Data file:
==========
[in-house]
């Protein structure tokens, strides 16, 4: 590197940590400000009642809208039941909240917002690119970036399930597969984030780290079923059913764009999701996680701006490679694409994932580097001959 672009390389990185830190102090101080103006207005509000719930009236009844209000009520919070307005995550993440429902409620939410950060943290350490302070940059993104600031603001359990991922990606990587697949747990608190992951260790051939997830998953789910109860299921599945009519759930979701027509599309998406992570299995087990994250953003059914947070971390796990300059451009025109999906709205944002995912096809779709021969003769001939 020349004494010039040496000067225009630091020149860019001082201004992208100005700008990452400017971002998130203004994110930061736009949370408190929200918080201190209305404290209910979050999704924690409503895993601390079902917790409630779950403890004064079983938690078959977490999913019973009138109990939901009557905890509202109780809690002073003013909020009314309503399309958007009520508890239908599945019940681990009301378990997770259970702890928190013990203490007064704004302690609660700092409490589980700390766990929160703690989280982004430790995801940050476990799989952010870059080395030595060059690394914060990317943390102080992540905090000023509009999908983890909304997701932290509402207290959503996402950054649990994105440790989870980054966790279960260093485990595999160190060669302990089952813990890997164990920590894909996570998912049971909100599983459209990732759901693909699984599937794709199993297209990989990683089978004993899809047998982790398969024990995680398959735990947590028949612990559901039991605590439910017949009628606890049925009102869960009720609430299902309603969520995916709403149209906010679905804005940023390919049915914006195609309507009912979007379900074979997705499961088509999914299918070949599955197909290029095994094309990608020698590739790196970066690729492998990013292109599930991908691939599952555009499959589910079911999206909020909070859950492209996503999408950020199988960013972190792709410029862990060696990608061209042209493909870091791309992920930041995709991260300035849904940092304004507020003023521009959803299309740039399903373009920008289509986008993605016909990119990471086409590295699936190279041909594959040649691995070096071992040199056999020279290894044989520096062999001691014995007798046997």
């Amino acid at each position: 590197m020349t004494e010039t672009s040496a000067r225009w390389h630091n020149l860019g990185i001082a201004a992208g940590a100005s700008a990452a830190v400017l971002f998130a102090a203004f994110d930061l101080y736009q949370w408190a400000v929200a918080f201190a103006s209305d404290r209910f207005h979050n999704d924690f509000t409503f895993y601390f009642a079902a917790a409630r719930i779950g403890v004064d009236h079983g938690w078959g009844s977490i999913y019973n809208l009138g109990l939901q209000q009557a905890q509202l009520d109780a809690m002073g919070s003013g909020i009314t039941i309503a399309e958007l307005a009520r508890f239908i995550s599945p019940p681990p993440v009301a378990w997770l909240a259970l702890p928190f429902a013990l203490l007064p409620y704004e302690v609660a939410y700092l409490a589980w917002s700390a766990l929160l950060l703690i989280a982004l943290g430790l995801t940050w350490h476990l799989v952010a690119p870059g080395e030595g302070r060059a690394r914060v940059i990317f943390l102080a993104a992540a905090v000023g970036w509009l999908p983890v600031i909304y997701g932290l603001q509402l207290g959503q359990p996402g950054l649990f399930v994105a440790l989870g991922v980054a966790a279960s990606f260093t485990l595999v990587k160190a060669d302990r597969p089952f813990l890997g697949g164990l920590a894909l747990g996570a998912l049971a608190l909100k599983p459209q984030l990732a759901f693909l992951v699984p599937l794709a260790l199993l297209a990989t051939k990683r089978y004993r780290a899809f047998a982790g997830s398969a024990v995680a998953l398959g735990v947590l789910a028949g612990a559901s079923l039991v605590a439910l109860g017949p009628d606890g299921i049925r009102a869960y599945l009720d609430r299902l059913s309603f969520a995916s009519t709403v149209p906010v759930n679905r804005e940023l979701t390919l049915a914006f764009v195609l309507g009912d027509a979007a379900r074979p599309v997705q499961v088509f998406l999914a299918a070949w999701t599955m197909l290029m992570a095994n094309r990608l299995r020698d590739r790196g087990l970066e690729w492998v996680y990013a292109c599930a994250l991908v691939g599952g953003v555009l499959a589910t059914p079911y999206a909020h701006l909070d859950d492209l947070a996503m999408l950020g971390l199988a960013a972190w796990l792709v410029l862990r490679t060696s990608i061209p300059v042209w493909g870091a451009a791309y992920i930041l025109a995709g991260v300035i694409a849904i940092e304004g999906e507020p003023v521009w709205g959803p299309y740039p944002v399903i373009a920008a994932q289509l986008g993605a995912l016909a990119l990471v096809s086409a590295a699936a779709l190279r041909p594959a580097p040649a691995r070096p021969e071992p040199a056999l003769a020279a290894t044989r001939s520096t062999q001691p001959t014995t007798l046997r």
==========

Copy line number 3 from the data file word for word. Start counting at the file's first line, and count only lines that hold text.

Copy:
């Amino acid at each position: 590197m020349t004494e010039t672009s040496a000067r225009w390389h630091n020149l860019g990185i001082a201004a992208g940590a100005s700008a990452a830190v400017l971002f998130a102090a203004f994110d930061l101080y736009q949370w408190a400000v929200a918080f201190a103006s209305d404290r209910f207005h979050n999704d924690f509000t409503f895993y601390f009642a079902a917790a409630r719930i779950g403890v004064d009236h079983g938690w078959g009844s977490i999913y019973n809208l009138g109990l939901q209000q009557a905890q509202l009520d109780a809690m002073g919070s003013g909020i009314t039941i309503a399309e958007l307005a009520r508890f239908i995550s599945p019940p681990p993440v009301a378990w997770l909240a259970l702890p928190f429902a013990l203490l007064p409620y704004e302690v609660a939410y700092l409490a589980w917002s700390a766990l929160l950060l703690i989280a982004l943290g430790l995801t940050w350490h476990l799989v952010a690119p870059g080395e030595g302070r060059a690394r914060v940059i990317f943390l102080a993104a992540a905090v000023g970036w509009l999908p983890v600031i909304y997701g932290l603001q509402l207290g959503q359990p996402g950054l649990f399930v994105a440790l989870g991922v980054a966790a279960s990606f260093t485990l595999v990587k160190a060669d302990r597969p089952f813990l890997g697949g164990l920590a894909l747990g996570a998912l049971a608190l909100k599983p459209q984030l990732a759901f693909l992951v699984p599937l794709a260790l199993l297209a990989t051939k990683r089978y004993r780290a899809f047998a982790g997830s398969a024990v995680a998953l398959g735990v947590l789910a028949g612990a559901s079923l039991v605590a439910l109860g017949p009628d606890g299921i049925r009102a869960y599945l009720d609430r299902l059913s309603f969520a995916s009519t709403v149209p906010v759930n679905r804005e940023l979701t390919l049915a914006f764009v195609l309507g009912d027509a979007a379900r074979p599309v997705q499961v088509f998406l999914a299918a070949w999701t599955m197909l290029m992570a095994n094309r990608l299995r020698d590739r790196g087990l970066e690729w492998v996680y990013a292109c599930a994250l991908v691939g599952g953003v555009l499959a589910t059914p079911y999206a909020h701006l909070d859950d492209l947070a996503m999408l950020g971390l199988a960013a972190w796990l792709v410029l862990r490679t060696s990608i061209p300059v042209w493909g870091a451009a791309y992920i930041l025109a995709g991260v300035i694409a849904i940092e304004g999906e507020p003023v521009w709205g959803p299309y740039p944002v399903i373009a920008a994932q289509l986008g993605a995912l016909a990119l990471v096809s086409a590295a699936a779709l190279r041909p594959a580097p040649a691995r070096p021969e071992p040199a056999l003769a020279a290894t044989r001939s520096t062999q001691p001959t014995t007798l046997r």